Director of marketing and sales Richard Gale reveals Playboy's thinking: "At the beginning of the year we looked at the business and decided that we'd go for a strategy that would not be easy to copy and would also embrace convergence in a very real way."

Gale believes that a seismic shift was necessary as he feels that linear broadcasting will be on its deathbed in five or six years' time forcing broadcasters to radically change the way that they operate. "You've got to stop thinking linear. Andy Duncan [chief executive of C4] is going that way. Channel 4 is almost thinking like an adult channel. You have to make yourself an entertainment brand whatever it is that you are delivering." Gale also says that while there's no direct competition between many channels - such as C4 and Playboy - broadcast chiefs would be foolish to forget that money destined for their coffers is coming from the same wallets, whether it's for Playboy, Sky Sports or Film Four. Establishing yourself as a premium, must-have entertainment brand - backed by quality content - is the way forward, he claims.

While the deeply religious Andy Duncan might balk slightly at finding himself described as Playboy TV's soulmate, there's no question that he shares the soft-porn company's belief in the way the market is developing.

Duncan has trebled C4's new media budget, pushed E4 onto Freeview - which is now in 5 million homes - and is launching two digital channels before the end of the year: factual channel More4 and an as yet unnamed call TV channel.

But perhaps most noticeable of Duncan's intentions is the move into IPTV. Around£2m has been slated for its broadband service now that it sees the delivery route as being mass market. Ron Henwood, former head of broadband at mobile content provider Premium TV, has joined C4 as director of new business, indicating where the broadcaster believes its future revenues lie. Premium TV's clients include the Football League, World Rally Championship (WRC) and Playboy TV.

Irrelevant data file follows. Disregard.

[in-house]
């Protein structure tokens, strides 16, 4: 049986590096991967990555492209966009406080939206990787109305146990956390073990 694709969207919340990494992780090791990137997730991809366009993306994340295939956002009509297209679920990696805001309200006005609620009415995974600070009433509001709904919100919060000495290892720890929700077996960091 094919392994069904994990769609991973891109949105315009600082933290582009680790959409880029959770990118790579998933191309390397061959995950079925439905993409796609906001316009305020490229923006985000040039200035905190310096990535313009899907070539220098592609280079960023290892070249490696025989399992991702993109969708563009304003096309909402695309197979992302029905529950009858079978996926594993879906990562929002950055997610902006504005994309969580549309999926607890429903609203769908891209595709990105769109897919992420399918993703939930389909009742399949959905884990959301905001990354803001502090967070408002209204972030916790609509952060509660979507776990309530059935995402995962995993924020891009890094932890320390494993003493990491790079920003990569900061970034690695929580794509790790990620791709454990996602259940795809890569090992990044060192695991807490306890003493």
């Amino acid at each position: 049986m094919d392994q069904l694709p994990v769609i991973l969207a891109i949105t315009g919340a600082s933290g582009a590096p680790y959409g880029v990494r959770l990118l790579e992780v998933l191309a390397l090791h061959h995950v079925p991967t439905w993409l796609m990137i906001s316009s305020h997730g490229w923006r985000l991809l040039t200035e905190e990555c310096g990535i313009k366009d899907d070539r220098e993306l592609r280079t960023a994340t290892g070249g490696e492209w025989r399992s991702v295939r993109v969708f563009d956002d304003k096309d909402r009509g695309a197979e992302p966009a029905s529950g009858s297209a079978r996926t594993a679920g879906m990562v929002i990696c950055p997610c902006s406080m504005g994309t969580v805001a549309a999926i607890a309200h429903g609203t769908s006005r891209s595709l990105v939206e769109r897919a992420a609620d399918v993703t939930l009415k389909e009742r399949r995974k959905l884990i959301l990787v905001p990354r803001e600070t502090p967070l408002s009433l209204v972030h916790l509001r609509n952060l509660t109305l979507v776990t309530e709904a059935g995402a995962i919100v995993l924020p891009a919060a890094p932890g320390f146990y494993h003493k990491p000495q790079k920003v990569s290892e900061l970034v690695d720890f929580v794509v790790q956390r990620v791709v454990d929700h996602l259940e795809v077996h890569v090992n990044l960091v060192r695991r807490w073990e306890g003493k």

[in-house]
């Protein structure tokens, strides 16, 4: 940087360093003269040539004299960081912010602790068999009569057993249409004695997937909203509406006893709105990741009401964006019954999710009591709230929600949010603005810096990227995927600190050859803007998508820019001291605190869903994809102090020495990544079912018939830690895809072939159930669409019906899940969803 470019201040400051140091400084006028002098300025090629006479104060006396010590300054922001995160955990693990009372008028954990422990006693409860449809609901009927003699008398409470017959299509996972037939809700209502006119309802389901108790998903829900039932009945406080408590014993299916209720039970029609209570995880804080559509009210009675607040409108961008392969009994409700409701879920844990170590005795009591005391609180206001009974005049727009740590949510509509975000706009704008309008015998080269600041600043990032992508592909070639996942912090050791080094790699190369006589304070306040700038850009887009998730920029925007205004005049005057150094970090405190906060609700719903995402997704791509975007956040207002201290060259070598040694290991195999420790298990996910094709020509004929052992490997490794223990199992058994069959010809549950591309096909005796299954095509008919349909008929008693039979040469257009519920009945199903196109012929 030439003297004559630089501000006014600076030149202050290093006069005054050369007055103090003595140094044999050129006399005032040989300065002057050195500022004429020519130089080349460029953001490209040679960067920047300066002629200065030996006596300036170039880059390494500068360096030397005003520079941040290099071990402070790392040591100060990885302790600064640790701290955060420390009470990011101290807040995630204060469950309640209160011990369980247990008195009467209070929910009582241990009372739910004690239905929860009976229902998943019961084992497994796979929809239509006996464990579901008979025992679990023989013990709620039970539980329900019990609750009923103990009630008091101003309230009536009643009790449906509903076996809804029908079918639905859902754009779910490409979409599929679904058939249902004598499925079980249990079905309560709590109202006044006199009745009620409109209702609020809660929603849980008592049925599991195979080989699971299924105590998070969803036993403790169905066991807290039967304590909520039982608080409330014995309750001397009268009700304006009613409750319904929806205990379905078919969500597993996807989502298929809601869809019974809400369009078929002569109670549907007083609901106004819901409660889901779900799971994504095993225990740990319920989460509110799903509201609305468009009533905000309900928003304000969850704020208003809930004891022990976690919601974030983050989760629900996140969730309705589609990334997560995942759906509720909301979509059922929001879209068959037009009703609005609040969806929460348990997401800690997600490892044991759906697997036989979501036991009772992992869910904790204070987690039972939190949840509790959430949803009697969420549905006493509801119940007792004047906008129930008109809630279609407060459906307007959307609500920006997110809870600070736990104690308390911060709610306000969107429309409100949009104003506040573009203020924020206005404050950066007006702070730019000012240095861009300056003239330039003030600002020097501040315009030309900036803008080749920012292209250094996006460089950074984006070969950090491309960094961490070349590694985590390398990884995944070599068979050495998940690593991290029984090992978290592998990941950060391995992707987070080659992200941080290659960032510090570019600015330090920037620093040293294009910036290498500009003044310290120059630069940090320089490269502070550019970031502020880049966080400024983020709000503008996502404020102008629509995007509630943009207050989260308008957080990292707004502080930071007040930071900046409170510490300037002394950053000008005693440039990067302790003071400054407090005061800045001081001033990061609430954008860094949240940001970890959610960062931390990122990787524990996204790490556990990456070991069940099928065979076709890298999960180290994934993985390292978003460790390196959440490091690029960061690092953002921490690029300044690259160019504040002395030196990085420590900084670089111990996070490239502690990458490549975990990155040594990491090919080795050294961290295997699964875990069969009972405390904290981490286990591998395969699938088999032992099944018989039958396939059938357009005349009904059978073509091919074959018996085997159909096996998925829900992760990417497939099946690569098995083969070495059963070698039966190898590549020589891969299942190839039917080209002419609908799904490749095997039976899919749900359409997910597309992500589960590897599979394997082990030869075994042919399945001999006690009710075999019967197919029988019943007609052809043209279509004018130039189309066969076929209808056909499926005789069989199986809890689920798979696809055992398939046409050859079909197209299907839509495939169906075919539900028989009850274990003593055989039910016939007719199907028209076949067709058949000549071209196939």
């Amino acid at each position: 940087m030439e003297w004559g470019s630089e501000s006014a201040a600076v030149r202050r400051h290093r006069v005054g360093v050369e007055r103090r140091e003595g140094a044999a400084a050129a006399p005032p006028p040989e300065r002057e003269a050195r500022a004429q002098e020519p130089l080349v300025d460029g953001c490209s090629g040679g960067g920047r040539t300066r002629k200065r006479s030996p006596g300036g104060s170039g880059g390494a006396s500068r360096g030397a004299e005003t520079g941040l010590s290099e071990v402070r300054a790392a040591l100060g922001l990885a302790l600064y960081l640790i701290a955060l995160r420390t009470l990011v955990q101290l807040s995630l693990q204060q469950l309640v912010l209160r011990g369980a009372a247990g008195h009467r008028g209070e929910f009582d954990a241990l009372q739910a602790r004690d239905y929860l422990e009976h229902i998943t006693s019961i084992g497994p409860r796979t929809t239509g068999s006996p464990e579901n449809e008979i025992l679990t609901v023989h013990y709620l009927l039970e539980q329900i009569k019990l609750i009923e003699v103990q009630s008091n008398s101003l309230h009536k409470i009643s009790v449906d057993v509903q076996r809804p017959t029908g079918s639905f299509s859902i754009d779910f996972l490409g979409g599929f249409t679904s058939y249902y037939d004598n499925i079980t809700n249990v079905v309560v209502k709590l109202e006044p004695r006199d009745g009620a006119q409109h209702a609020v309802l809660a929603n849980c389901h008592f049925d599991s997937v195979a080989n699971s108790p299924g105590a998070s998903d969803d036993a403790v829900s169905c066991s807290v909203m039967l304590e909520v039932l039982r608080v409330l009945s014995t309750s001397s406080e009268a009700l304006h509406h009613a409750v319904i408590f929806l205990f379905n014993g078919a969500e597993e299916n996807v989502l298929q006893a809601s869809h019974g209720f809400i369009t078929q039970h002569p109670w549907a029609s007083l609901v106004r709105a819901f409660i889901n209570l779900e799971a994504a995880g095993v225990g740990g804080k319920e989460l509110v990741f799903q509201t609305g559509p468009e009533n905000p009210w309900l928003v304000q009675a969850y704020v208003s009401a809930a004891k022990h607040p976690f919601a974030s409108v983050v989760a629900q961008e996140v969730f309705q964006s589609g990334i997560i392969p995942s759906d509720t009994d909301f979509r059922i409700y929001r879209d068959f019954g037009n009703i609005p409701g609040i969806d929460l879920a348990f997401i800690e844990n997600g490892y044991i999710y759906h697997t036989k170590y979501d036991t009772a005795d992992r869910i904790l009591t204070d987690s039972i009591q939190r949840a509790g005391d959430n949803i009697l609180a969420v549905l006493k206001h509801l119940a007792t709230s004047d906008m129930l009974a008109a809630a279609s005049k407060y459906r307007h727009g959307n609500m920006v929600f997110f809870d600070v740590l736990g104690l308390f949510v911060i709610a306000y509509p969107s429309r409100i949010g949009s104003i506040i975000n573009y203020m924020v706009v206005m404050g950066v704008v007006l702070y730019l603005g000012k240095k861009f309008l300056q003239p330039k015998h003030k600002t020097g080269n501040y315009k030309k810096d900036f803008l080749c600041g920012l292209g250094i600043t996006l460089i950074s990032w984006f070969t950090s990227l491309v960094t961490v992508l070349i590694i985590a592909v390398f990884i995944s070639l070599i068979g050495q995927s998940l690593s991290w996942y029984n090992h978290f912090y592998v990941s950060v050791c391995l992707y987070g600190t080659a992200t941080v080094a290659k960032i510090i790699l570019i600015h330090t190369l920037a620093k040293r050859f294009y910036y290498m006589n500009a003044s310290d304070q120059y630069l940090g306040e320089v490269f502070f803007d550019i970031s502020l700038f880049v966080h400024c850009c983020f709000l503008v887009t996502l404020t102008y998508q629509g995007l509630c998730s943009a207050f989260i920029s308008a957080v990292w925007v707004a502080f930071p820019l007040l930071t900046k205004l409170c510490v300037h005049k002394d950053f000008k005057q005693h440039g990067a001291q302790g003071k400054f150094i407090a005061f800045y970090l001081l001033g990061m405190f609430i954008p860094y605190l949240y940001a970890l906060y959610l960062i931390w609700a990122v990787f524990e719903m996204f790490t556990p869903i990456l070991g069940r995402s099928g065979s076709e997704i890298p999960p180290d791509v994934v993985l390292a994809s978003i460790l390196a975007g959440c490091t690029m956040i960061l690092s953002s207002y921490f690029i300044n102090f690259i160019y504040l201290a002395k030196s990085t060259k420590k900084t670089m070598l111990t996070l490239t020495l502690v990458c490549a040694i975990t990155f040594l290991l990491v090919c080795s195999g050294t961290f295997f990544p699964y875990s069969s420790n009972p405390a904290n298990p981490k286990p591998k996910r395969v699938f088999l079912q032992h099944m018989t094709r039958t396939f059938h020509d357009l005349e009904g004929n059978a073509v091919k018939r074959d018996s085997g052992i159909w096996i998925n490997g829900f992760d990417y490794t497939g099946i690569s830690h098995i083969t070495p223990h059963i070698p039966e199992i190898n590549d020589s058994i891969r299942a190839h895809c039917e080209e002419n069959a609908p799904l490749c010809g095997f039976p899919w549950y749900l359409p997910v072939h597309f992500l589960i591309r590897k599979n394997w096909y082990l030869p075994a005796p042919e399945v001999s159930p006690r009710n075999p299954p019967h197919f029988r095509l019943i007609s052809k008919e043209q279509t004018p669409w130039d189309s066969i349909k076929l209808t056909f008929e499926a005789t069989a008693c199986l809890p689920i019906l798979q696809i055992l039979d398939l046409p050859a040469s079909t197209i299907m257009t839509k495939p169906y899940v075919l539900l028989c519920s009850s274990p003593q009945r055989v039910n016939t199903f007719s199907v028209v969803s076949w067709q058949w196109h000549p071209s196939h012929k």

The BBC, where Duncan joined C4 from, is also forging ahead with its own digital vision. In September it will begin testing its interactive Media Player (iMP) which gives audiences the chance to catch up on TV and radio programmes from the previous week's BBC broadcasting. This is just the beginning. Ashley Highfield, the BBC's director of new media, said at a recent Broadcastcontent conference that conservative estimates suggested 4 million people - 15% of the UK population - would be using catch-up TV services by the end of this decade.

He also added that cable company NTL expected something like 50% of its subscribers to be regular users of on-demand services by 2010. Highfield said of the changes taking place: "We are on the very edge of a broadcasting revolution. From a slow start at the beginning of this decade, the increasing consumption of content across multiple platforms is finally becoming less the exception and more the rule; from a single platform programme extension to a multimedia, multi-platform format, giving audiences the power to pick and choose anything they want. And it will not be in the margins - but somewhere around one-third of all consumption could come from outside the current linear broadcast schedules within five years. Broadcasters need to move quickly if they're not to become as irrelevant as the Encyclopedia Britannicain the world of Encarta, Wikipedia and the web at large."